Amazon Web Services has been at the forefront of the migration to the public cloud for years now, and is still pushing more businesses to leave on-premises workloads behind. But there's a difficulty in all that: What about all those companies that have massive amounts of data tied up in on-premises servers and proprietary database formats?
The company addressed that Wednesday with a set of new announcements at its AWS Re:Invent conference in Las Vegas that were all aimed at helping companies get into the cloud. The most surprising of all of them is a new Snowball storage appliance that gives companies a secure way to ship massive amounts of data to Amazon's cloud.
Snowballing into the cloud
Shipping data to Amazon in this instance isn't a metaphor -- the Snowball is literally a large, ruggedized storage appliance that can hold up to 50TB of data and weighs in at a whopping 47 pounds. Companies can hook them up, load them with data and then ship them off to Amazon. Each Snowball has a built-in, e-ink display that serves as a shipping label when the device is in transit, and as a user interface when it's set up for data transfer using its 10Gbps network connection.
It's an expansion of Amazon's thinking behind its Import/Export Drive service, which lets companies ship hard drives with their data on board to Amazon and get them loaded into AWS. While that may seem antiquated, Andy Jassy, the senior vice president of AWS, pointed out that a company needing to move 100TB of data to AWS that devoted 100Mbps of bandwidth to sending it over the Internet would have to wait for 100 days before their data was fully transferred.
The same company would just need to get a pair of Snowballs from Amazon to perform the same task. That's even easier than purchasing a bunch of hard drives, loading them with data and shipping them off through FedEx or some other courier service. Snowballs provide other benefits beyond that, including a tamper-proof enclosure and automatic encryption with 256-bit keys that are managed by the AWS Key Management Service. Snowballs also generate a hash when they're loaded and when their data is transferred to Amazon's Simple Storage Service, so companies can be confident that their data is all in one piece.
Using a Snowball costs $200 per job right off the bat, and companies need to pay an extra $15 per day if they keep the device for more than 10 days. Transferring data from a Snowball is free, but companies who use the device to get data from Amazon's Cloud will have to pay US$0.03 per GB transferred.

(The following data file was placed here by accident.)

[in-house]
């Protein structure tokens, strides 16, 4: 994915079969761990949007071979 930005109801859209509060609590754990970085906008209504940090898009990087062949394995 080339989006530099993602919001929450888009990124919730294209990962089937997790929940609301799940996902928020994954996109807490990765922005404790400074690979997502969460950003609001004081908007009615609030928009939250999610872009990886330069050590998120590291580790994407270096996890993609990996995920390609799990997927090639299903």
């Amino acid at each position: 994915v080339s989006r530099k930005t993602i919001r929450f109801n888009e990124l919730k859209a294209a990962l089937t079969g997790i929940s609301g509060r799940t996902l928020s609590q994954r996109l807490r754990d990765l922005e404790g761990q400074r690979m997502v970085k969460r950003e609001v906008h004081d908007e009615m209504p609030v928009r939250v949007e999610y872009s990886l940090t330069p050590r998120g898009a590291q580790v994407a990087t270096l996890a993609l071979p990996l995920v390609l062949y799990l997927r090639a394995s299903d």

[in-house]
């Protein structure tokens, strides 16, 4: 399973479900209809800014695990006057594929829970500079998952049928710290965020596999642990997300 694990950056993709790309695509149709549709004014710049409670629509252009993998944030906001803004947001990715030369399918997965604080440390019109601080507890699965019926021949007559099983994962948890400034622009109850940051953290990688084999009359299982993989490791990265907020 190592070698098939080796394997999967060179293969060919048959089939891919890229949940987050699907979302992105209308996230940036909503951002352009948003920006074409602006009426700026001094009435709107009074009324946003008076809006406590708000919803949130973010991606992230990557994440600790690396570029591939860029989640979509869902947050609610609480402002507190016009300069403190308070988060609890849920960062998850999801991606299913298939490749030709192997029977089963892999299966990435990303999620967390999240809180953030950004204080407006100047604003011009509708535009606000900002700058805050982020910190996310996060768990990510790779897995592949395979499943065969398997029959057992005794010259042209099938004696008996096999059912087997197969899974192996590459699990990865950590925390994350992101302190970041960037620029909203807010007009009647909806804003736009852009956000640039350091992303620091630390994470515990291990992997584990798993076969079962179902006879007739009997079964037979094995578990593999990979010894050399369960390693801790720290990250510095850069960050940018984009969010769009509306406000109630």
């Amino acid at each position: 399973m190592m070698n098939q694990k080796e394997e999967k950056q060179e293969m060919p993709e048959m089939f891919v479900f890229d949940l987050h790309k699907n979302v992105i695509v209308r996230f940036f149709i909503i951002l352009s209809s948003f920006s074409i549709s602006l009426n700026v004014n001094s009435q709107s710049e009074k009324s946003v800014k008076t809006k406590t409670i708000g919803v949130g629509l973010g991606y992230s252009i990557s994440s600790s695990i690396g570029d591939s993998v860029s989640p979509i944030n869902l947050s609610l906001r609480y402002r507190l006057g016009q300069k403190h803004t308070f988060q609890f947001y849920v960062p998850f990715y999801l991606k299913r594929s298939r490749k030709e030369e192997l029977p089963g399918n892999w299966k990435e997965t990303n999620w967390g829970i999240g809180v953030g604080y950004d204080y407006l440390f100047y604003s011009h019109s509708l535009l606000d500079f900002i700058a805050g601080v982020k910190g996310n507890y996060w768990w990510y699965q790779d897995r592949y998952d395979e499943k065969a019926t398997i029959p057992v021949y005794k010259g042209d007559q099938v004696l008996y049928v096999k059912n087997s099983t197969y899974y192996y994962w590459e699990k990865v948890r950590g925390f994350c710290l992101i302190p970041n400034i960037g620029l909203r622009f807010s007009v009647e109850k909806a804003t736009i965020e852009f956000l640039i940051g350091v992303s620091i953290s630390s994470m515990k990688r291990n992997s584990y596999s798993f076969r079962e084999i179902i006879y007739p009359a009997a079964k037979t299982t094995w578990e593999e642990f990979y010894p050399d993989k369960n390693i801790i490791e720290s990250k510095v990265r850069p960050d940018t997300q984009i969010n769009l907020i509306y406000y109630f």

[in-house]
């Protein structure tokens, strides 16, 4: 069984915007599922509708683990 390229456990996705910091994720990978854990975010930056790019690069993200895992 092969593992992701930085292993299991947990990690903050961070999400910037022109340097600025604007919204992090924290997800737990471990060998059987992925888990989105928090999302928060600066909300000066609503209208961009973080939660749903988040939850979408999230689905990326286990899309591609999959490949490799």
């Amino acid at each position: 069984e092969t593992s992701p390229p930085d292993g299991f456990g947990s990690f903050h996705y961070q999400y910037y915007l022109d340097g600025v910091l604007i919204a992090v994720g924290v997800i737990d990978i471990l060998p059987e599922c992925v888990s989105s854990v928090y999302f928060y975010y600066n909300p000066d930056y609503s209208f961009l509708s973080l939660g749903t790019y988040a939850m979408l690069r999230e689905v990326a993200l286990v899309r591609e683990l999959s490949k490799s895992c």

While Snowballs will help users get large amounts of data into S3, Amazon also launched a new Database Migration Service preview that helps companies securely migrate data from commercial and open-source databases to AWS. In an interesting wrinkle, the service is designed for both homogeneous migrations like sending data from an on-premises Oracle database to one running in Amazon's cloud and heterogenous migrations, so companies can, for example move a SQL Server database over to Amazon Aurora database.
To help with those transitions, Amazon also has a new Schema Conversion Tool that lets companies migrate between different database engines. The migration service is also capable of handling continuous replication between databases, so that companies can push changes from an on-premises database up to Amazon's cloud or reverse that process.
The news comes over a year after Amazon acquired Amiato, a company that operated a service for getting NoSQL databases into Amazon's Redshift database service. Migrating databases in this way is particularly important for Amazon, which is continuing to develop and push new products for its Relational Database Service. The company announced Wednesday it now supports the MariaDB open-source database, and Jassy said that its recently launched Aurora database service has overtaken Redshift as AWS's fastest-growing product.
"By the way, I don't have a conversation with a customer these days without them asking about Aurora," he said.
In addition to all of Amazon's technological plans, the company is also working with consulting firm Accenture on a new AWS Business Group that will help companies migrate their applications and develop new ones on Amazon's cloud. Accenture will also expand its Insights Platform to integrate data and analytics capabilities from AWS.
All of this adds up to a cloud services platform that's well-situated to pull in more companies, which is important if Jassy is to fulfill his vision of getting most computing workloads onto the public cloud within the next decade.
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